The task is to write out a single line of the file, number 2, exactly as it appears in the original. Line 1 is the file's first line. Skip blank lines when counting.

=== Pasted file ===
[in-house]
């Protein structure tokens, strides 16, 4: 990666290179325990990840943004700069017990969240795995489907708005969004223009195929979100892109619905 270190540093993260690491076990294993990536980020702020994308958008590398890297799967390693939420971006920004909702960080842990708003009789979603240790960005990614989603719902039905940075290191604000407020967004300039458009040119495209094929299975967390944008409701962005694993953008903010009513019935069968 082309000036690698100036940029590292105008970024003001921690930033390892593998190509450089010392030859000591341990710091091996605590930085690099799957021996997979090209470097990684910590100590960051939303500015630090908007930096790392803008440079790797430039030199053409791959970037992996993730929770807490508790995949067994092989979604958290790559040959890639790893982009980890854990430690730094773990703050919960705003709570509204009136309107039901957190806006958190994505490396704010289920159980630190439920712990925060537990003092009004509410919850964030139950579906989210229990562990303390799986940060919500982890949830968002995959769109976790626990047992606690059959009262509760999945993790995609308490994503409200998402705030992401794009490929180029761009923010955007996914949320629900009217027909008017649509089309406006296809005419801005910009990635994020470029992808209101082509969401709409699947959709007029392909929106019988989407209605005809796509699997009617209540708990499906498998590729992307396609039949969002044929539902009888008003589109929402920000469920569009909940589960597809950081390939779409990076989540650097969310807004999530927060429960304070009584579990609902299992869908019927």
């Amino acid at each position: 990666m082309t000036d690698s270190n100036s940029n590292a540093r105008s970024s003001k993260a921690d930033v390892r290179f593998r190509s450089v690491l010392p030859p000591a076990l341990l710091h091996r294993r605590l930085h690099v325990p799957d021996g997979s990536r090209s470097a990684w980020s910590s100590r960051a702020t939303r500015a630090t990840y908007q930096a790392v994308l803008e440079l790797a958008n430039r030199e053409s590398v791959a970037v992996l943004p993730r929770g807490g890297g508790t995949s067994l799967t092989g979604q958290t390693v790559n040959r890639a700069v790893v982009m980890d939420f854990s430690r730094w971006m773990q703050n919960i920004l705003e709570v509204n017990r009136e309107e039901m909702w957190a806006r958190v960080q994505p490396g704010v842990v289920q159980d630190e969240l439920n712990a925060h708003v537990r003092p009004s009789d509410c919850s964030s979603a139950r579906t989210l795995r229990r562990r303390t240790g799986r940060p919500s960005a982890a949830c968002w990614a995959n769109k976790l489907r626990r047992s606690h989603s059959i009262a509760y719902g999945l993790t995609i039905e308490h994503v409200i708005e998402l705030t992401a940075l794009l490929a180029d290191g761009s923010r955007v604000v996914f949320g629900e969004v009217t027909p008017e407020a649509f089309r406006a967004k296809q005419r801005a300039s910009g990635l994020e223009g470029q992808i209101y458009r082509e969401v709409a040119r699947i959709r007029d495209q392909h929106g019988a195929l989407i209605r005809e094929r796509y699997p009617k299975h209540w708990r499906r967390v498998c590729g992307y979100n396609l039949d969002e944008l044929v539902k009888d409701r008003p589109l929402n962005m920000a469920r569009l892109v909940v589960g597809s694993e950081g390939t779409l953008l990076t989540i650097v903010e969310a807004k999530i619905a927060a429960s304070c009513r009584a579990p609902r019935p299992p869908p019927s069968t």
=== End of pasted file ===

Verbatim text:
């Protein structure tokens, strides 16, 4: 990666290179325990990840943004700069017990969240795995489907708005969004223009195929979100892109619905 270190540093993260690491076990294993990536980020702020994308958008590398890297799967390693939420971006920004909702960080842990708003009789979603240790960005990614989603719902039905940075290191604000407020967004300039458009040119495209094929299975967390944008409701962005694993953008903010009513019935069968 082309000036690698100036940029590292105008970024003001921690930033390892593998190509450089010392030859000591341990710091091996605590930085690099799957021996997979090209470097990684910590100590960051939303500015630090908007930096790392803008440079790797430039030199053409791959970037992996993730929770807490508790995949067994092989979604958290790559040959890639790893982009980890854990430690730094773990703050919960705003709570509204009136309107039901957190806006958190994505490396704010289920159980630190439920712990925060537990003092009004509410919850964030139950579906989210229990562990303390799986940060919500982890949830968002995959769109976790626990047992606690059959009262509760999945993790995609308490994503409200998402705030992401794009490929180029761009923010955007996914949320629900009217027909008017649509089309406006296809005419801005910009990635994020470029992808209101082509969401709409699947959709007029392909929106019988989407209605005809796509699997009617209540708990499906498998590729992307396609039949969002044929539902009888008003589109929402920000469920569009909940589960597809950081390939779409990076989540650097969310807004999530927060429960304070009584579990609902299992869908019927």